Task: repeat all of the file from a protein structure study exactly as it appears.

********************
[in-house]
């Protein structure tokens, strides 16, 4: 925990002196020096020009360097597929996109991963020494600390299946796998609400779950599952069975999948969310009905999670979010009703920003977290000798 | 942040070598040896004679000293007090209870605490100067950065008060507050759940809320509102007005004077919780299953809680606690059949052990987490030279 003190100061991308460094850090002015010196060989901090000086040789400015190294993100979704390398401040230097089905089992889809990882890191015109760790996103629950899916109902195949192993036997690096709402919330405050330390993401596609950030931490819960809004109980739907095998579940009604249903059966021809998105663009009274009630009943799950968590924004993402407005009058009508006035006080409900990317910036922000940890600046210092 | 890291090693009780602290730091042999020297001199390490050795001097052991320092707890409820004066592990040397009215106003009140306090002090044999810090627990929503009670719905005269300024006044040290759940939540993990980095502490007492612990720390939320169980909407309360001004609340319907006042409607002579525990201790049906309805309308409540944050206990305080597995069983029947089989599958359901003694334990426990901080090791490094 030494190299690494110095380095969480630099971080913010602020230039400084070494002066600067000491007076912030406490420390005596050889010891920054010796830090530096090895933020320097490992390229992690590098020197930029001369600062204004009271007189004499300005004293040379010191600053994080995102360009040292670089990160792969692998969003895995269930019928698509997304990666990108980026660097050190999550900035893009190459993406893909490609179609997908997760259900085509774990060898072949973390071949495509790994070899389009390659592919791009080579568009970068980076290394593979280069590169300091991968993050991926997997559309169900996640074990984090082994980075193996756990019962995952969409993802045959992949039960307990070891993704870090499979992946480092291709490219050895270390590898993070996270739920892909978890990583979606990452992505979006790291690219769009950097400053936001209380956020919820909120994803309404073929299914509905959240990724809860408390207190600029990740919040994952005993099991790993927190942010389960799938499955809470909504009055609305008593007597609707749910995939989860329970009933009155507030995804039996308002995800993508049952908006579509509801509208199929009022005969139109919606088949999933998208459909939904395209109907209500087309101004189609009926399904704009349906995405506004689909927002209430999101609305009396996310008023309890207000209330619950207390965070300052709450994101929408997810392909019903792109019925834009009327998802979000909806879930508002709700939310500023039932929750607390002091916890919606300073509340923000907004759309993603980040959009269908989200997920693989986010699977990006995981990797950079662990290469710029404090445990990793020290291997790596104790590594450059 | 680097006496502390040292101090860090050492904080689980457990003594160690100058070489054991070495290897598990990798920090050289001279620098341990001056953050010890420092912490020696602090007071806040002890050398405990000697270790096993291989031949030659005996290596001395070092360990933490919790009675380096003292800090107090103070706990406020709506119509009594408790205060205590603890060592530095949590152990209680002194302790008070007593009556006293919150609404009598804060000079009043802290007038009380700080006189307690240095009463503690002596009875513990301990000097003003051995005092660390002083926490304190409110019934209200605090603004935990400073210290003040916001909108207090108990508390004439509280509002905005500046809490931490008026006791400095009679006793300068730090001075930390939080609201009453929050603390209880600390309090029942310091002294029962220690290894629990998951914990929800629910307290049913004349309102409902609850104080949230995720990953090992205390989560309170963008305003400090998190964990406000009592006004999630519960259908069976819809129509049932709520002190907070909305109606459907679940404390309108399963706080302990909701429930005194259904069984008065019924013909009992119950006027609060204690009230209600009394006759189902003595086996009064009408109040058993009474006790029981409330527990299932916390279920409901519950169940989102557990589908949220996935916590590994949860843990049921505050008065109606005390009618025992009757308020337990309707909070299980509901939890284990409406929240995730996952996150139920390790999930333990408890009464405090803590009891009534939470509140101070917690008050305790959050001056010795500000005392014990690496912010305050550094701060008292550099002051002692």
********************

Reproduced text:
[in-house]
């Protein structure tokens, strides 16, 4: 925990002196020096020009360097597929996109991963020494600390299946796998609400779950599952069975999948969310009905999670979010009703920003977290000798 | 942040070598040896004679000293007090209870605490100067950065008060507050759940809320509102007005004077919780299953809680606690059949052990987490030279 003190100061991308460094850090002015010196060989901090000086040789400015190294993100979704390398401040230097089905089992889809990882890191015109760790996103629950899916109902195949192993036997690096709402919330405050330390993401596609950030931490819960809004109980739907095998579940009604249903059966021809998105663009009274009630009943799950968590924004993402407005009058009508006035006080409900990317910036922000940890600046210092 | 890291090693009780602290730091042999020297001199390490050795001097052991320092707890409820004066592990040397009215106003009140306090002090044999810090627990929503009670719905005269300024006044040290759940939540993990980095502490007492612990720390939320169980909407309360001004609340319907006042409607002579525990201790049906309805309308409540944050206990305080597995069983029947089989599958359901003694334990426990901080090791490094 030494190299690494110095380095969480630099971080913010602020230039400084070494002066600067000491007076912030406490420390005596050889010891920054010796830090530096090895933020320097490992390229992690590098020197930029001369600062204004009271007189004499300005004293040379010191600053994080995102360009040292670089990160792969692998969003895995269930019928698509997304990666990108980026660097050190999550900035893009190459993406893909490609179609997908997760259900085509774990060898072949973390071949495509790994070899389009390659592919791009080579568009970068980076290394593979280069590169300091991968993050991926997997559309169900996640074990984090082994980075193996756990019962995952969409993802045959992949039960307990070891993704870090499979992946480092291709490219050895270390590898993070996270739920892909978890990583979606990452992505979006790291690219769009950097400053936001209380956020919820909120994803309404073929299914509905959240990724809860408390207190600029990740919040994952005993099991790993927190942010389960799938499955809470909504009055609305008593007597609707749910995939989860329970009933009155507030995804039996308002995800993508049952908006579509509801509208199929009022005969139109919606088949999933998208459909939904395209109907209500087309101004189609009926399904704009349906995405506004689909927002209430999101609305009396996310008023309890207000209330619950207390965070300052709450994101929408997810392909019903792109019925834009009327998802979000909806879930508002709700939310500023039932929750607390002091916890919606300073509340923000907004759309993603980040959009269908989200997920693989986010699977990006995981990797950079662990290469710029404090445990990793020290291997790596104790590594450059 | 680097006496502390040292101090860090050492904080689980457990003594160690100058070489054991070495290897598990990798920090050289001279620098341990001056953050010890420092912490020696602090007071806040002890050398405990000697270790096993291989031949030659005996290596001395070092360990933490919790009675380096003292800090107090103070706990406020709506119509009594408790205060205590603890060592530095949590152990209680002194302790008070007593009556006293919150609404009598804060000079009043802290007038009380700080006189307690240095009463503690002596009875513990301990000097003003051995005092660390002083926490304190409110019934209200605090603004935990400073210290003040916001909108207090108990508390004439509280509002905005500046809490931490008026006791400095009679006793300068730090001075930390939080609201009453929050603390209880600390309090029942310091002294029962220690290894629990998951914990929800629910307290049913004349309102409902609850104080949230995720990953090992205390989560309170963008305003400090998190964990406000009592006004999630519960259908069976819809129509049932709520002190907070909305109606459907679940404390309108399963706080302990909701429930005194259904069984008065019924013909009992119950006027609060204690009230209600009394006759189902003595086996009064009408109040058993009474006790029981409330527990299932916390279920409901519950169940989102557990589908949220996935916590590994949860843990049921505050008065109606005390009618025992009757308020337990309707909070299980509901939890284990409406929240995730996952996150139920390790999930333990408890009464405090803590009891009534939470509140101070917690008050305790959050001056010795500000005392014990690496912010305050550094701060008292550099002051002692």